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Turkey

Turkey's Spiraling Corruption Scandal, A Timeline Of Events

Over the past two weeks, an alleged corruption scandal has engulfed Turkey. Follow the rapidly changed events in these hectic days as Prime Minister Erdogan fights for his political life.

Turkish PM Recep Tayyip Erdogan (waving) and other AKP party members on Dec. 24
Turkish PM Recep Tayyip Erdogan (waving) and other AKP party members on Dec. 24
Fatih Yagmur

ISTANBUL — It began on a Tuesday morning, Dec. 17, when the Istanbul Prosecutor’s Office opened what came to be called the "Corruption and Bribery Operation". Virtually every passing day since has shaken Turkey with new developments: Police officers have been removed from their posts, government cabinet members resigned, prosecutors made public statements against each other, some members of the leading Justice and Development Party (AKP) quit, Prime Minister Recep Tayyip Erdogan has blamed a foreign plot against him, a police officer was found dead, and more. Here is how events have unfolded:

Dec. 17
The crackdown began early in the morning. The first hint journalists got was that well-known figures were about to be detained. Their names were revealed soon after, and included Baris Guler (son of then-Interior Minister Muammer Guler), Abdullah Oguz Bayraktar (son of Environment and Urban Affairs Minister Erdogan Bayraktar), state-owned Halkbank’s General Manager Süleyman Arslan, Istanbul’s Fatih District Mayor Mustafa Demir and well-known businessmen Ali Agaoglu and Reza Zarrab — among others. Three different operations took place simultaneously and the investigation was being run by Zekeriya Öz, famous for the Ergenekon trials that landed dozens of generals, politicians and journalists in jail for allegedly plotting the overthrow of the Erdogan government.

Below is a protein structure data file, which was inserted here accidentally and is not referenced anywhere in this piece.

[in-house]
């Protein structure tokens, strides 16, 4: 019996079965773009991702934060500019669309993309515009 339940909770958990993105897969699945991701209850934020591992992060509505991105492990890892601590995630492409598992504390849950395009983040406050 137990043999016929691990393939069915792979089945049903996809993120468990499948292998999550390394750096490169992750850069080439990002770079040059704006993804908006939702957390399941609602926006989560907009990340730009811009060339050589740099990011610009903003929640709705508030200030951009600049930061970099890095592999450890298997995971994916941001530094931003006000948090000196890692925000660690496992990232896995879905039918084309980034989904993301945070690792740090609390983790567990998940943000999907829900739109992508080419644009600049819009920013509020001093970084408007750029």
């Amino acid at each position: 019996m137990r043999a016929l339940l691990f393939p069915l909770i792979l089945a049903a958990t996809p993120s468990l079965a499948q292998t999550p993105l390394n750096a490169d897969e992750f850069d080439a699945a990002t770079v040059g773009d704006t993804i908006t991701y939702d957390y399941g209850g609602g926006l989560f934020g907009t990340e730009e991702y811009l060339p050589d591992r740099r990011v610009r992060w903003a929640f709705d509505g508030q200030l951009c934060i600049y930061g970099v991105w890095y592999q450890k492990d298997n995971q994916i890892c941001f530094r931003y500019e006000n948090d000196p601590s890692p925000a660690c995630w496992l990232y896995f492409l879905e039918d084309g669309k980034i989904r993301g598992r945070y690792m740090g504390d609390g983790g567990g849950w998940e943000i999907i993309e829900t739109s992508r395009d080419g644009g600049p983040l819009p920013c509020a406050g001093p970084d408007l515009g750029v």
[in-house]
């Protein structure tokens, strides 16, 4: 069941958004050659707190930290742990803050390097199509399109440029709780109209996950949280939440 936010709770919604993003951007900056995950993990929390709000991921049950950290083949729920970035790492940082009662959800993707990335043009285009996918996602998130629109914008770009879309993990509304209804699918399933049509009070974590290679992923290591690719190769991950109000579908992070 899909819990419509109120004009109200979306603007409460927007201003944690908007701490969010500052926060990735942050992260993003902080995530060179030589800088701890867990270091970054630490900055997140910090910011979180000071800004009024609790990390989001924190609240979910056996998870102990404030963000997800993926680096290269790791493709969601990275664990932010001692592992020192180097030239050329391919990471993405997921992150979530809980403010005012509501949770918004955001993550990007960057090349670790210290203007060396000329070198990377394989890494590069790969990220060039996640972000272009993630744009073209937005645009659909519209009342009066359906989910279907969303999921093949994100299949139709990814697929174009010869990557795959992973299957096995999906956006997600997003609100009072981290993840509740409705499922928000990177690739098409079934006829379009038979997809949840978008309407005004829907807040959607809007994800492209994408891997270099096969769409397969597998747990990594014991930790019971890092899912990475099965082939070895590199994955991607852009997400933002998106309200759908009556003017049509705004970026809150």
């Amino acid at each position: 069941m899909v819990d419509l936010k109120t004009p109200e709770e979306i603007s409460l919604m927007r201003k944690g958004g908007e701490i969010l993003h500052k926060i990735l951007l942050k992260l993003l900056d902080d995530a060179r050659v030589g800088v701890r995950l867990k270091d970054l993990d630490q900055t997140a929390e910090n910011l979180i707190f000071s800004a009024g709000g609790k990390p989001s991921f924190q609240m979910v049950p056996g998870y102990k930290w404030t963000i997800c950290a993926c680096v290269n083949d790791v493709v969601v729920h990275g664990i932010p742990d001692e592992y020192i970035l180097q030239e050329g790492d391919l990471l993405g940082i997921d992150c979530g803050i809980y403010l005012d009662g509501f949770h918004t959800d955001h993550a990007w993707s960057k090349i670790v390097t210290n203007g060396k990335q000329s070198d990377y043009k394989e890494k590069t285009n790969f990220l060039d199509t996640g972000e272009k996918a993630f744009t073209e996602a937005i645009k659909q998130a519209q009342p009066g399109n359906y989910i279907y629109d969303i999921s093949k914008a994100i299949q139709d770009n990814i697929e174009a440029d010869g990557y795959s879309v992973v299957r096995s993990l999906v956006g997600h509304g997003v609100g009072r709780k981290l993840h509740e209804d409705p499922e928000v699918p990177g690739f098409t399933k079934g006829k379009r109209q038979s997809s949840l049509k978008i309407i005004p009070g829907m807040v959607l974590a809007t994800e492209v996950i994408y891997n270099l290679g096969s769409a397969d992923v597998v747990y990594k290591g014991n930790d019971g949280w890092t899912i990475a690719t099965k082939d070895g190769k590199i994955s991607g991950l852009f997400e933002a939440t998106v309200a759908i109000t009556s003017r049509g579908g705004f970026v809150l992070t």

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Coronavirus

The Main COVID Risk Now: Long COVID

Death rates are down, masks are off, but many who have been infected by COVID have still not recovered. Long COVID continues to be hard to diagnose and treatments are still in the developmental stage.

Long COVID feels like a never-ending nightmare for those who suffer from it.

Jessica Berthereau

PARIS — The medical examination took longer than expected in the Parc de Castelnau-le-Lez clinic, near the southern French city of Montpellier. Jocelyne had come to see a specialist for long COVID-19, and exits the appointment slowly with help from her son. The meeting lasted more than an hour, twice as long as planned.

“I’m a fighter, you know, I’ve done a lot of things in my life, I’ve been around the world twice… I’m not saying this to brag, but to tell you my background," says the 40-year-old. "These days, I’m exhausted, I’m not hungry, I no longer drive, I can’t work anymore, I have restless legs syndrome.” She pauses before adding sadly: “I can’t read anymore either.”

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